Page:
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Font basics

Typographers have designed thousands of fonts because the way a font face appears conveys a wealth of information.

Fonts come in two broad flavors, "serif" and "sans serif".

Serifs are the decorations on the end of each letter, highlighted in red. Notice that the stroke of the serif font is variable, there are thick and thin spots.

Sans serif fonts have uniform stroke thickness. Small sans serif fonts are easier to read on computer screens because the pixels that make up computer displays make the thin lines and serifs blurry.

When it comes to reading smaller text in print, however, serif fonts are a little easier because the varying thickness and the serifs make each letter more distinctive. Times was originally developed by the New York Times for news.

When it comes to large fonts for headlines and subheads, either style will do. Most good designers will mix them up. If the smaller body text is serif, they will often choose a bold sans serif font for the headlines. If the body text is sans serif, as is usually the case on the web, a serif font makes a good choice for the headlines.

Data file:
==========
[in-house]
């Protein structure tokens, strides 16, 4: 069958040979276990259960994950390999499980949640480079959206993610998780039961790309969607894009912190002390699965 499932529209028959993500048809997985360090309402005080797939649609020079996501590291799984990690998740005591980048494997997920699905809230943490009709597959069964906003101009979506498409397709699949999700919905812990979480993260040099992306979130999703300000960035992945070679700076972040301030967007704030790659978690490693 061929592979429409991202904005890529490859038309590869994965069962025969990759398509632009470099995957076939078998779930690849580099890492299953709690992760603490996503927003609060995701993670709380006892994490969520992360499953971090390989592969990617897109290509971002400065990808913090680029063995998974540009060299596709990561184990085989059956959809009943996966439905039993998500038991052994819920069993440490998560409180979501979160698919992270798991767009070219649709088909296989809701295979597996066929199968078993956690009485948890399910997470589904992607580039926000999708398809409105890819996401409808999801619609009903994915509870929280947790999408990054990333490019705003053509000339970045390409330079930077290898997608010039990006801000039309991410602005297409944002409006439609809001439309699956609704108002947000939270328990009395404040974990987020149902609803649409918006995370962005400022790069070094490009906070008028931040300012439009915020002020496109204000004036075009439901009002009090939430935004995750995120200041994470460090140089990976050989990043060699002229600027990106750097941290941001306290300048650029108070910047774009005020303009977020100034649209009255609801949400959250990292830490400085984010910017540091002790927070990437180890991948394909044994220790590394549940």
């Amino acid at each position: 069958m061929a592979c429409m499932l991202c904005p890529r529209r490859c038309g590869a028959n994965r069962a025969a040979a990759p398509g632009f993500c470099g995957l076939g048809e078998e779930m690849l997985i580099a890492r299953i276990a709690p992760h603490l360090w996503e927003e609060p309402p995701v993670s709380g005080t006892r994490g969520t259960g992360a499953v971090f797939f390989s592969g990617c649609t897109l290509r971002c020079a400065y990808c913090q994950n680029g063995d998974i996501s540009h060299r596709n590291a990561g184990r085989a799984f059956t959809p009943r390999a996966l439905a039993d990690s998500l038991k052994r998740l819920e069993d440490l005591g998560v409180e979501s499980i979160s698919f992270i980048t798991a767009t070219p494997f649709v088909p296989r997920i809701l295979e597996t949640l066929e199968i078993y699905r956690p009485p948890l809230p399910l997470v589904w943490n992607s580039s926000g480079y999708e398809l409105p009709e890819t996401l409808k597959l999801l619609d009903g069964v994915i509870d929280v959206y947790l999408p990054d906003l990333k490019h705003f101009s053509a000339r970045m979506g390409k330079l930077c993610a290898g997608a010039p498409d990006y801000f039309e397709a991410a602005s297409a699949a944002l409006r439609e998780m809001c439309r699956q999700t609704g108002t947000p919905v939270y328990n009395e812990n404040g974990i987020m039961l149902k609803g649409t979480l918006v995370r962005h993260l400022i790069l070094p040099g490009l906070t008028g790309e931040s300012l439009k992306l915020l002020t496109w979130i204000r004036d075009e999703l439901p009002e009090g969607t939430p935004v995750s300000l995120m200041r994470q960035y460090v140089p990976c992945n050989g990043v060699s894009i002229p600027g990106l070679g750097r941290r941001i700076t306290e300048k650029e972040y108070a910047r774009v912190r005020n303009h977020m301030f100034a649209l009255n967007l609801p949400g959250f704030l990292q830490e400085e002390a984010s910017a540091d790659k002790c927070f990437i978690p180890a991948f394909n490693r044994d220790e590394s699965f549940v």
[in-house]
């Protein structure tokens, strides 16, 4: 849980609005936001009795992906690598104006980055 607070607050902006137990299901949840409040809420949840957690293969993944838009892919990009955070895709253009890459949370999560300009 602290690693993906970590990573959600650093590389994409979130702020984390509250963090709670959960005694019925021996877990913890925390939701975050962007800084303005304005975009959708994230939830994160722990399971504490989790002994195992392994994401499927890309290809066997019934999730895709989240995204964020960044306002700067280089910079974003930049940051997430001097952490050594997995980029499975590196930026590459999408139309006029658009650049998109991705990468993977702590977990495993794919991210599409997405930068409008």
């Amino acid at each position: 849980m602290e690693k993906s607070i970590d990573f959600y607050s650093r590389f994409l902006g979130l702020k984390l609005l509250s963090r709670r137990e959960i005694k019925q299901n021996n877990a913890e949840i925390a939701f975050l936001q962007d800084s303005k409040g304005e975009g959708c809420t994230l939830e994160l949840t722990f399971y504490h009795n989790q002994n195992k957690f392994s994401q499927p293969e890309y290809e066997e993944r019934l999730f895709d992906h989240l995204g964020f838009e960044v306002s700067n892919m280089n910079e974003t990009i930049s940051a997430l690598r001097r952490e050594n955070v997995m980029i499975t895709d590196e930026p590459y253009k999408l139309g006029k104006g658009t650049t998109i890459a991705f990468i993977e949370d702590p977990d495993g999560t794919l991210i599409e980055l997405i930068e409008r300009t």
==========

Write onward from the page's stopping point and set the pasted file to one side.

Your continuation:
Fonts and the web

By Craig Goldwyn, Visibility.tv

Fonts are a great way to express your style and personality, but with current technology, getting a webpage to show that personality on every computer is tricky. Here's why:

When we create a website, we can use whatever font we want, but if the people viewing the website do not have the font you have chosen installed properly on their computer, their web browser (usually Internet Explorer) will look into the fonts list on their computer and pick a substitute! So much for you careful design.